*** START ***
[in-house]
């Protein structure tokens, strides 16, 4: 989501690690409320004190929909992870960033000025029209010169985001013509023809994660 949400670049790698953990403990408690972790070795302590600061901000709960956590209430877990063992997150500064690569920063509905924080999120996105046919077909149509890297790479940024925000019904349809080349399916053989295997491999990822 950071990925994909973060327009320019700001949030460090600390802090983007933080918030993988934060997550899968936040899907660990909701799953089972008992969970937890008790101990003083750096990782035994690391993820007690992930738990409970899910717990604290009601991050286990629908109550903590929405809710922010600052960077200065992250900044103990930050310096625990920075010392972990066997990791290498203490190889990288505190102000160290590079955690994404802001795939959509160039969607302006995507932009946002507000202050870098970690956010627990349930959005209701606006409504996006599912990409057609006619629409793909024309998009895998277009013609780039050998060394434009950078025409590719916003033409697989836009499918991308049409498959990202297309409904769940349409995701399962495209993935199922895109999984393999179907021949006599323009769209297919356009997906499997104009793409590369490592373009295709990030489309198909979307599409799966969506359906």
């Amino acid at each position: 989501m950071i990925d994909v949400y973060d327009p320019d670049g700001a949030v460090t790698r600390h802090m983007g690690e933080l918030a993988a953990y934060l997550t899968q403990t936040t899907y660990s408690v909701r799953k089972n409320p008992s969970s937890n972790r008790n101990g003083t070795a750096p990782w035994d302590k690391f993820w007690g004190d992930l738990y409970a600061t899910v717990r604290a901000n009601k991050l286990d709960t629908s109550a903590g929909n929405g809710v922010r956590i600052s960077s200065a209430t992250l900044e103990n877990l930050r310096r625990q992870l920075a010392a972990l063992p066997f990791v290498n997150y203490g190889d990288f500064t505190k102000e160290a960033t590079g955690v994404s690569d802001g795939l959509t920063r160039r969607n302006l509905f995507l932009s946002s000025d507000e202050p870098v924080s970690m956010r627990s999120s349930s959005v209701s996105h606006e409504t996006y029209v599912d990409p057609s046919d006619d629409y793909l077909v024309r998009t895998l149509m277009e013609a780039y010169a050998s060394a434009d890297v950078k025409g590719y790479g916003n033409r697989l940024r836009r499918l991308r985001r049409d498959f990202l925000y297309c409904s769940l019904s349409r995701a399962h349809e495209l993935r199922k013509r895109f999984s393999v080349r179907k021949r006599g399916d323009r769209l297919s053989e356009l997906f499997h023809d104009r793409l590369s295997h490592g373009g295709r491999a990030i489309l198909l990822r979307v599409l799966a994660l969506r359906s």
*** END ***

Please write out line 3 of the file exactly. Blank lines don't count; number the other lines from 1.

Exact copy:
């Amino acid at each position: 989501m950071i990925d994909v949400y973060d327009p320019d670049g700001a949030v460090t790698r600390h802090m983007g690690e933080l918030a993988a953990y934060l997550t899968q403990t936040t899907y660990s408690v909701r799953k089972n409320p008992s969970s937890n972790r008790n101990g003083t070795a750096p990782w035994d302590k690391f993820w007690g004190d992930l738990y409970a600061t899910v717990r604290a901000n009601k991050l286990d709960t629908s109550a903590g929909n929405g809710v922010r956590i600052s960077s200065a209430t992250l900044e103990n877990l930050r310096r625990q992870l920075a010392a972990l063992p066997f990791v290498n997150y203490g190889d990288f500064t505190k102000e160290a960033t590079g955690v994404s690569d802001g795939l959509t920063r160039r969607n302006l509905f995507l932009s946002s000025d507000e202050p870098v924080s970690m956010r627990s999120s349930s959005v209701s996105h606006e409504t996006y029209v599912d990409p057609s046919d006619d629409y793909l077909v024309r998009t895998l149509m277009e013609a780039y010169a050998s060394a434009d890297v950078k025409g590719y790479g916003n033409r697989l940024r836009r499918l991308r985001r049409d498959f990202l925000y297309c409904s769940l019904s349409r995701a399962h349809e495209l993935r199922k013509r895109f999984s393999v080349r179907k021949r006599g399916d323009r769209l297919s053989e356009l997906f499997h023809d104009r793409l590369s295997h490592g373009g295709r491999a990030i489309l198909l990822r979307v599409l799966a994660l969506r359906s």